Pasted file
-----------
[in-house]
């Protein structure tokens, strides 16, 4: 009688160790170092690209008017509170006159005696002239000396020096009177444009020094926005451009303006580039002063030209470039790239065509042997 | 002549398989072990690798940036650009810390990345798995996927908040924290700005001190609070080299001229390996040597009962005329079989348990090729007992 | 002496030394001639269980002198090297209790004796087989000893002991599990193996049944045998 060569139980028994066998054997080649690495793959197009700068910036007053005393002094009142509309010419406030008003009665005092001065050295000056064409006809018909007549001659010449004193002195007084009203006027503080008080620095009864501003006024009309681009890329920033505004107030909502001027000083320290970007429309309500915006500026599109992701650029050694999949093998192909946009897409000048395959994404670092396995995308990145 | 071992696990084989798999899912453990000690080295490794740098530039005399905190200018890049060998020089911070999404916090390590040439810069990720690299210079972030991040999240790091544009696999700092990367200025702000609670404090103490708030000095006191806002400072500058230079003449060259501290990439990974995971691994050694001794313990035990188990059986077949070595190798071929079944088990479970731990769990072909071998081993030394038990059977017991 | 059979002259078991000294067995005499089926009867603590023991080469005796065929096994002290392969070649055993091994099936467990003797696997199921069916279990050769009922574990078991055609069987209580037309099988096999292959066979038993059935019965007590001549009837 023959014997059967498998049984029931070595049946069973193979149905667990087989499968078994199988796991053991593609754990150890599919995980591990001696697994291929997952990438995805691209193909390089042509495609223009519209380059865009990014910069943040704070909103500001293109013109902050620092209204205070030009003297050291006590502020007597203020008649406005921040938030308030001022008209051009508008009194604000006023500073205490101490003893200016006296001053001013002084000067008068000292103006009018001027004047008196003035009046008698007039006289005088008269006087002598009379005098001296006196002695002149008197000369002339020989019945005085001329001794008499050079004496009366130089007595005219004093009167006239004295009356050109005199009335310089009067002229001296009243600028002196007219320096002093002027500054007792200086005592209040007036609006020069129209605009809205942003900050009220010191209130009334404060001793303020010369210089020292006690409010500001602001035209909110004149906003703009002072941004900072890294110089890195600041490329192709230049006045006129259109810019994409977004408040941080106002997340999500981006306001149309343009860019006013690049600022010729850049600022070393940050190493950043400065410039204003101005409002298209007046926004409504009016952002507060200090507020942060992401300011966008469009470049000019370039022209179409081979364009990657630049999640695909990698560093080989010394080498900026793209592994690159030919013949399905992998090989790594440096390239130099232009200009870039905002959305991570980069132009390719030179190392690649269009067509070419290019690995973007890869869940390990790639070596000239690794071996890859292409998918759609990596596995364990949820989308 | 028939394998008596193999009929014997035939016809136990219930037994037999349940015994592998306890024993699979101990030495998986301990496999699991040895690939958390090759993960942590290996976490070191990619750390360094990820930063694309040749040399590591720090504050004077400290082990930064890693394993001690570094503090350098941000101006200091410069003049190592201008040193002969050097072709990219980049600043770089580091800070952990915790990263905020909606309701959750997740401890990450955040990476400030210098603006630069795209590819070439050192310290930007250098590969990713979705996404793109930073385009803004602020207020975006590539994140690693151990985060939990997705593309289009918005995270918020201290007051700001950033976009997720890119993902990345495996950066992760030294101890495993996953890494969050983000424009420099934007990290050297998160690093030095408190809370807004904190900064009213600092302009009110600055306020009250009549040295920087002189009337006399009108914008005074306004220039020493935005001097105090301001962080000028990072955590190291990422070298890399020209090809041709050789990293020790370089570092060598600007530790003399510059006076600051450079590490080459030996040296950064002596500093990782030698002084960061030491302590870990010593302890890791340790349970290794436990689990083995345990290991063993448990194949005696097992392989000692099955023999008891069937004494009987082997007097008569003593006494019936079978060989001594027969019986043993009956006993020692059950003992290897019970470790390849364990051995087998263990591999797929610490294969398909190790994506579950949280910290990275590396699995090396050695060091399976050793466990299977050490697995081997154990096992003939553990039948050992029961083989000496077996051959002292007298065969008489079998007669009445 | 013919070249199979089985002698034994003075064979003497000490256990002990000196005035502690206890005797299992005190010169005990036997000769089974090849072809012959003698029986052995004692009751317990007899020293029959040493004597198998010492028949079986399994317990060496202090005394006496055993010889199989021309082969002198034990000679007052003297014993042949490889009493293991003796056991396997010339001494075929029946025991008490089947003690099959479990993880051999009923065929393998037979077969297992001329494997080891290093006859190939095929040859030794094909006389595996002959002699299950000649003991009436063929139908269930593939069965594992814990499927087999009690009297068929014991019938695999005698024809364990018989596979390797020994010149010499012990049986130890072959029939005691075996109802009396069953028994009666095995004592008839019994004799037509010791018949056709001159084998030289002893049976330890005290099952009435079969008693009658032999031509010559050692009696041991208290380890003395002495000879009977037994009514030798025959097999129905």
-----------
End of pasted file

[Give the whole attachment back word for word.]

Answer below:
[in-house]
């Protein structure tokens, strides 16, 4: 009688160790170092690209008017509170006159005696002239000396020096009177444009020094926005451009303006580039002063030209470039790239065509042997 | 002549398989072990690798940036650009810390990345798995996927908040924290700005001190609070080299001229390996040597009962005329079989348990090729007992 | 002496030394001639269980002198090297209790004796087989000893002991599990193996049944045998 060569139980028994066998054997080649690495793959197009700068910036007053005393002094009142509309010419406030008003009665005092001065050295000056064409006809018909007549001659010449004193002195007084009203006027503080008080620095009864501003006024009309681009890329920033505004107030909502001027000083320290970007429309309500915006500026599109992701650029050694999949093998192909946009897409000048395959994404670092396995995308990145 | 071992696990084989798999899912453990000690080295490794740098530039005399905190200018890049060998020089911070999404916090390590040439810069990720690299210079972030991040999240790091544009696999700092990367200025702000609670404090103490708030000095006191806002400072500058230079003449060259501290990439990974995971691994050694001794313990035990188990059986077949070595190798071929079944088990479970731990769990072909071998081993030394038990059977017991 | 059979002259078991000294067995005499089926009867603590023991080469005796065929096994002290392969070649055993091994099936467990003797696997199921069916279990050769009922574990078991055609069987209580037309099988096999292959066979038993059935019965007590001549009837 023959014997059967498998049984029931070595049946069973193979149905667990087989499968078994199988796991053991593609754990150890599919995980591990001696697994291929997952990438995805691209193909390089042509495609223009519209380059865009990014910069943040704070909103500001293109013109902050620092209204205070030009003297050291006590502020007597203020008649406005921040938030308030001022008209051009508008009194604000006023500073205490101490003893200016006296001053001013002084000067008068000292103006009018001027004047008196003035009046008698007039006289005088008269006087002598009379005098001296006196002695002149008197000369002339020989019945005085001329001794008499050079004496009366130089007595005219004093009167006239004295009356050109005199009335310089009067002229001296009243600028002196007219320096002093002027500054007792200086005592209040007036609006020069129209605009809205942003900050009220010191209130009334404060001793303020010369210089020292006690409010500001602001035209909110004149906003703009002072941004900072890294110089890195600041490329192709230049006045006129259109810019994409977004408040941080106002997340999500981006306001149309343009860019006013690049600022010729850049600022070393940050190493950043400065410039204003101005409002298209007046926004409504009016952002507060200090507020942060992401300011966008469009470049000019370039022209179409081979364009990657630049999640695909990698560093080989010394080498900026793209592994690159030919013949399905992998090989790594440096390239130099232009200009870039905002959305991570980069132009390719030179190392690649269009067509070419290019690995973007890869869940390990790639070596000239690794071996890859292409998918759609990596596995364990949820989308 | 028939394998008596193999009929014997035939016809136990219930037994037999349940015994592998306890024993699979101990030495998986301990496999699991040895690939958390090759993960942590290996976490070191990619750390360094990820930063694309040749040399590591720090504050004077400290082990930064890693394993001690570094503090350098941000101006200091410069003049190592201008040193002969050097072709990219980049600043770089580091800070952990915790990263905020909606309701959750997740401890990450955040990476400030210098603006630069795209590819070439050192310290930007250098590969990713979705996404793109930073385009803004602020207020975006590539994140690693151990985060939990997705593309289009918005995270918020201290007051700001950033976009997720890119993902990345495996950066992760030294101890495993996953890494969050983000424009420099934007990290050297998160690093030095408190809370807004904190900064009213600092302009009110600055306020009250009549040295920087002189009337006399009108914008005074306004220039020493935005001097105090301001962080000028990072955590190291990422070298890399020209090809041709050789990293020790370089570092060598600007530790003399510059006076600051450079590490080459030996040296950064002596500093990782030698002084960061030491302590870990010593302890890791340790349970290794436990689990083995345990290991063993448990194949005696097992392989000692099955023999008891069937004494009987082997007097008569003593006494019936079978060989001594027969019986043993009956006993020692059950003992290897019970470790390849364990051995087998263990591999797929610490294969398909190790994506579950949280910290990275590396699995090396050695060091399976050793466990299977050490697995081997154990096992003939553990039948050992029961083989000496077996051959002292007298065969008489079998007669009445 | 013919070249199979089985002698034994003075064979003497000490256990002990000196005035502690206890005797299992005190010169005990036997000769089974090849072809012959003698029986052995004692009751317990007899020293029959040493004597198998010492028949079986399994317990060496202090005394006496055993010889199989021309082969002198034990000679007052003297014993042949490889009493293991003796056991396997010339001494075929029946025991008490089947003690099959479990993880051999009923065929393998037979077969297992001329494997080891290093006859190939095929040859030794094909006389595996002959002699299950000649003991009436063929139908269930593939069965594992814990499927087999009690009297068929014991019938695999005698024809364990018989596979390797020994010149010499012990049986130890072959029939005691075996109802009396069953028994009666095995004592008839019994004799037509010791018949056709001159084998030289002893049976330890005290099952009435079969008693009658032999031509010559050692009696041991208290380890003395002495000879009977037994009514030798025959097999129905």